Sunday, July 29, 2012

PAYING ATTENTION


When I find a white feather,
I feel it's a signal to stop and pay attention. 
Most of us contain associations related to things--to sights, sounds tastes, odors, or the way something feels to the touch--to words, weather, landscapes, people, or animals.  Because of my life associations, a white feather signifies both blessing and warning--gift and prophesy, so a certain thought process is set in motion when one appears in my world.

This weekend, it just so happens, the Lakota Sioux Nation
will Celebrate the birth of a white buffalo calf
in Connecticut--reminder of the legend of
White Buffalo Calf Woman

Chief Arvol Looking Horse--19th generation
Keeper of the Sacred White Buffalo Calf Pipe,
and Leader of the Lakota Dakota Nakota Oyate
Sioux Nation, speaks
about the legend

My dear friend Donna had white deer
around her property near Ithaca, NY.
She told me she saw them the night before her husband died,
and again 
near the time of her own death
Legends say the white deer is a messenger
between worlds
Consider The Bird
by Delana Dameron
A very short story 




8 comments:

deanna7trees said...

i hope, before i die, i will recognize all the hidden messages that surround me on a daily basis. i know they are there.

jude said...

only a white cat here

Mo Crow said...

I made a beaded white feather for a friend a few years ago and he was insulted... I didn't understand so he explained it is traditionally a symbol of cowardice, yikes! Talk about x-ed purposes... I had given it as a symbol of hope as he was about to embark on a year of chemotherapy, he's still alive and feisty as ever but yes we have to be careful with the meanings of our symbols. I have often wondered why albino animals are seen as sacred... perhaps just their rarity... personally I like the ubiquity of crow feathers, they always show up when I need one but I often wonder too whether they are around all the time & I just notice them when I need one...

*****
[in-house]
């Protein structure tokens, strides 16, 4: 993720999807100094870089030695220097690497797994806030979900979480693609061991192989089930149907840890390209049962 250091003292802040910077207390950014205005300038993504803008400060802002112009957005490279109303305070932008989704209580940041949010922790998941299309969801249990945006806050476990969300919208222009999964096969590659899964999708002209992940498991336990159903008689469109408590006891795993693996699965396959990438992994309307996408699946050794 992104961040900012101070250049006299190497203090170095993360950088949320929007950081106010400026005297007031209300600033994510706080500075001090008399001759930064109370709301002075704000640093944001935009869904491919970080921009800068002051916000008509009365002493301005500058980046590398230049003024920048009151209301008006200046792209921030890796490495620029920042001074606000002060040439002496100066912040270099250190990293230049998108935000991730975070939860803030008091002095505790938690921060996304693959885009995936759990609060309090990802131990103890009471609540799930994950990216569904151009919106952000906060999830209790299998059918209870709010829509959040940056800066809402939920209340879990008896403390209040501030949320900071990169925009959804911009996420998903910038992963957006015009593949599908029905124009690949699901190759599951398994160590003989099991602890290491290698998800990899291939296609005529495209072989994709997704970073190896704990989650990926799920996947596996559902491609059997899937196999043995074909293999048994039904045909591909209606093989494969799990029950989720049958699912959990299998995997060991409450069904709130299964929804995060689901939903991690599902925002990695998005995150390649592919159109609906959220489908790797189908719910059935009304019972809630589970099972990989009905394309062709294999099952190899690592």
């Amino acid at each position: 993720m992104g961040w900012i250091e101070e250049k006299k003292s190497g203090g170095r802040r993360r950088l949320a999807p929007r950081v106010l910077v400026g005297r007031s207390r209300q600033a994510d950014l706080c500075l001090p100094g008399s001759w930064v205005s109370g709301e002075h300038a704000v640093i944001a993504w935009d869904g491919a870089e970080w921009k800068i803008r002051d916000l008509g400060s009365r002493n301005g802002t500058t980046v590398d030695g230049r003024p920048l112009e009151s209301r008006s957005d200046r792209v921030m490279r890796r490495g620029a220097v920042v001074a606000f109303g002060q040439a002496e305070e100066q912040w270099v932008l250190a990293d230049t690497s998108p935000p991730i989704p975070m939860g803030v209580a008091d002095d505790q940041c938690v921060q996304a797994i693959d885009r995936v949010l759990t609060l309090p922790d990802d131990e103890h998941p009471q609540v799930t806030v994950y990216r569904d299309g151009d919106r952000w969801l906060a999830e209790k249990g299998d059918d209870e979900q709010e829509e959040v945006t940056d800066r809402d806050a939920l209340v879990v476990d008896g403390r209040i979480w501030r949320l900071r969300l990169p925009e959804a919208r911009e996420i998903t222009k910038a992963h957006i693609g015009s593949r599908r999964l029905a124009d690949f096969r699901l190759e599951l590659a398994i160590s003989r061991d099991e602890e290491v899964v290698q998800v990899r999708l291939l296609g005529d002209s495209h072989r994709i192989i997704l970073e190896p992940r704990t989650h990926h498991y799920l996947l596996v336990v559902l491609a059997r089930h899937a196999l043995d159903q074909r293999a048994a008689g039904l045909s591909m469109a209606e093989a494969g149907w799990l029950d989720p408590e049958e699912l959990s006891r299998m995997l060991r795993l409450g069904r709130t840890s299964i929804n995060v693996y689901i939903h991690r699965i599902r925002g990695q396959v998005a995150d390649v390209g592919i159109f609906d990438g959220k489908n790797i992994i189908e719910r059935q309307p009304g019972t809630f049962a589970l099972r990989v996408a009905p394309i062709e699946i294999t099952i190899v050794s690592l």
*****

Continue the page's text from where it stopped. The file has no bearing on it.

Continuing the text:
Ms. said...

all things have histories, personal histories for those who call them significant. In India one is married in red not white (example)...

deemallon said...

listened to Chief Arvol's comments... I hope he is right that we are about to shape peace and effect great change from there....

bj said...

I always pick up feathers (they are mostly gray) along my daily walk with Racer Dog. It seems that when I hear crows/ravens, I will soon receive a message of importance. I agree that we must be sensitive to the signs meant specifically for us.

bj said...
This comment has been removed by the author.
Ms. said...

Just so you know the context...the Lakota Chief Link was posted in 2010, and things were pretty rough then--much rougher now...which doesn't mean that he, and we, are not working from within to create peace. Real peace comes only from within to my understanding, irregardless of the outward circumstance. Peace exists, soo there's no use in wishing, but doing the work matters. It might be masked in times of war (when was there not such a time)...but it's still attainable individually, and not because the goal is to spread it outward, but for itself alone. Outward effects are inevitable. Even a peace activist, acting consciously in the larger world, is responsible for maintaining inner peace work first and foremost.

Just to be clear, I did not mean that the signifier carries the message in in itself, because that changes from culture to culture, from individual to individual, as Mo so aptly pointed out in her comment....just that whatever we notice out of the vast occurrences of our daily living, is significant to us. It's that significance that is the key for each one. For me it was references from my past to the white buffalo calf woman legend-exposure to a shaman group in the early nineties, and the white deer-because of my friend Donna. World mythology, legends, and fairy tales have interested me since I was a kid reading the Grimm brothers, through more sophisticated studies like Grave's "The White Goddess". Humanity learns to understand itself through these stories, and they are rich in imaginative stuff, so nourishing for the artists craft.